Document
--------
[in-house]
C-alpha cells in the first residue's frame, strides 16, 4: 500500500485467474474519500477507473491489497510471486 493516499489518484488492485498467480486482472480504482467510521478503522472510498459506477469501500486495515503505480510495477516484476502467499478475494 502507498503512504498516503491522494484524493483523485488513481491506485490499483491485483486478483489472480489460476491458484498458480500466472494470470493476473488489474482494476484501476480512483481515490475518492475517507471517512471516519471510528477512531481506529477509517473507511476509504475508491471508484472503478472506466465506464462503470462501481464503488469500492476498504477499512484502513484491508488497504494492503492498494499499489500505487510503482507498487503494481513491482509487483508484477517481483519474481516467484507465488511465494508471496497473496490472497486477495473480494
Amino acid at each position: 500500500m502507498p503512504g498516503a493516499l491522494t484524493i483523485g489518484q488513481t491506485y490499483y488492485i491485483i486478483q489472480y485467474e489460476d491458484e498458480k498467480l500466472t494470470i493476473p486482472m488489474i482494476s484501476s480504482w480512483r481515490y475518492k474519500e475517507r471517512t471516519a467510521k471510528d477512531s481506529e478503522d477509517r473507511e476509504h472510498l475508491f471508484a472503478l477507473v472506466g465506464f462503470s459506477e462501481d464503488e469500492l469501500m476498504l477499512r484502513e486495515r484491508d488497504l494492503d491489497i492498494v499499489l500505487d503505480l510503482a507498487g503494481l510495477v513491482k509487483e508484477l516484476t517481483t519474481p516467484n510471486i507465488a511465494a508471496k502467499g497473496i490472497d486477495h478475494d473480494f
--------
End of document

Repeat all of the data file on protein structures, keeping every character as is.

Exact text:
[in-house]
C-alpha cells in the first residue's frame, strides 16, 4: 500500500485467474474519500477507473491489497510471486 493516499489518484488492485498467480486482472480504482467510521478503522472510498459506477469501500486495515503505480510495477516484476502467499478475494 502507498503512504498516503491522494484524493483523485488513481491506485490499483491485483486478483489472480489460476491458484498458480500466472494470470493476473488489474482494476484501476480512483481515490475518492475517507471517512471516519471510528477512531481506529477509517473507511476509504475508491471508484472503478472506466465506464462503470462501481464503488469500492476498504477499512484502513484491508488497504494492503492498494499499489500505487510503482507498487503494481513491482509487483508484477517481483519474481516467484507465488511465494508471496497473496490472497486477495473480494
Amino acid at each position: 500500500m502507498p503512504g498516503a493516499l491522494t484524493i483523485g489518484q488513481t491506485y490499483y488492485i491485483i486478483q489472480y485467474e489460476d491458484e498458480k498467480l500466472t494470470i493476473p486482472m488489474i482494476s484501476s480504482w480512483r481515490y475518492k474519500e475517507r471517512t471516519a467510521k471510528d477512531s481506529e478503522d477509517r473507511e476509504h472510498l475508491f471508484a472503478l477507473v472506466g465506464f462503470s459506477e462501481d464503488e469500492l469501500m476498504l477499512r484502513e486495515r484491508d488497504l494492503d491489497i492498494v499499489l500505487d503505480l510503482a507498487g503494481l510495477v513491482k509487483e508484477l516484476t517481483t519474481p516467484n510471486i507465488a511465494a508471496k502467499g497473496i490472497d486477495h478475494d473480494f